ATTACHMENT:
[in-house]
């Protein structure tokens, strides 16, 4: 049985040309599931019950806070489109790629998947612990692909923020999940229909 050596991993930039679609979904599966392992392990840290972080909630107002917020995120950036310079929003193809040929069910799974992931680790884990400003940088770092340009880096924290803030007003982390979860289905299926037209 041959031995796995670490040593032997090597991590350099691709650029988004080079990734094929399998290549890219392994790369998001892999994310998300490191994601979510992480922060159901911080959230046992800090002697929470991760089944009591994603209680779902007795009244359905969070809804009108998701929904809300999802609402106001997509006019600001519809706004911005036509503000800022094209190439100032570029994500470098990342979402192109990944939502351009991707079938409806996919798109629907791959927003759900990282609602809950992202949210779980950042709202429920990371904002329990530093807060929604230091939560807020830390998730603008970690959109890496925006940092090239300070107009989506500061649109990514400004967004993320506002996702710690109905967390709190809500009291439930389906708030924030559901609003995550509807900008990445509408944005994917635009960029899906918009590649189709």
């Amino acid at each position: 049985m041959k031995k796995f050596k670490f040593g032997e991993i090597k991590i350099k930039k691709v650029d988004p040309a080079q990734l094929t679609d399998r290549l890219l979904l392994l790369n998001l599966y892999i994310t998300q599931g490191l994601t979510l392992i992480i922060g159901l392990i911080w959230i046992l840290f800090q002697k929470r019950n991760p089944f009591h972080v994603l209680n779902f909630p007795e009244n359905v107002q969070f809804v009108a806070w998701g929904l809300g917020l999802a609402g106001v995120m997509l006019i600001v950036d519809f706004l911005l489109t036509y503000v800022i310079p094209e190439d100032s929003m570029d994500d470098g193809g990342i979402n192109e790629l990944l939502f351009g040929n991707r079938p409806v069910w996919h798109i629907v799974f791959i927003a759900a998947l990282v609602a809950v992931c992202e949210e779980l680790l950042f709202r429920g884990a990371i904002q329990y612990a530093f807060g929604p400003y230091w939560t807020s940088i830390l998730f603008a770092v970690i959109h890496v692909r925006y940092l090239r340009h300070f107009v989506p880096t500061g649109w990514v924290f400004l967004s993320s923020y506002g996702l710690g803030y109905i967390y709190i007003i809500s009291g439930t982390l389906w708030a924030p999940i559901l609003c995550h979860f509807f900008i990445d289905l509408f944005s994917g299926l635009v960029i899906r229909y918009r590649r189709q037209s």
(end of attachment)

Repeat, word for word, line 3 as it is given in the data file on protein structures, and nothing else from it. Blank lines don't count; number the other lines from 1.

């Amino acid at each position: 049985m041959k031995k796995f050596k670490f040593g032997e991993i090597k991590i350099k930039k691709v650029d988004p040309a080079q990734l094929t679609d399998r290549l890219l979904l392994l790369n998001l599966y892999i994310t998300q599931g490191l994601t979510l392992i992480i922060g159901l392990i911080w959230i046992l840290f800090q002697k929470r019950n991760p089944f009591h972080v994603l209680n779902f909630p007795e009244n359905v107002q969070f809804v009108a806070w998701g929904l809300g917020l999802a609402g106001v995120m997509l006019i600001v950036d519809f706004l911005l489109t036509y503000v800022i310079p094209e190439d100032s929003m570029d994500d470098g193809g990342i979402n192109e790629l990944l939502f351009g040929n991707r079938p409806v069910w996919h798109i629907v799974f791959i927003a759900a998947l990282v609602a809950v992931c992202e949210e779980l680790l950042f709202r429920g884990a990371i904002q329990y612990a530093f807060g929604p400003y230091w939560t807020s940088i830390l998730f603008a770092v970690i959109h890496v692909r925006y940092l090239r340009h300070f107009v989506p880096t500061g649109w990514v924290f400004l967004s993320s923020y506002g996702l710690g803030y109905i967390y709190i007003i809500s009291g439930t982390l389906w708030a924030p999940i559901l609003c995550h979860f509807f900008i990445d289905l509408f944005s994917g299926l635009v960029i899906r229909y918009r590649r189709q037209s």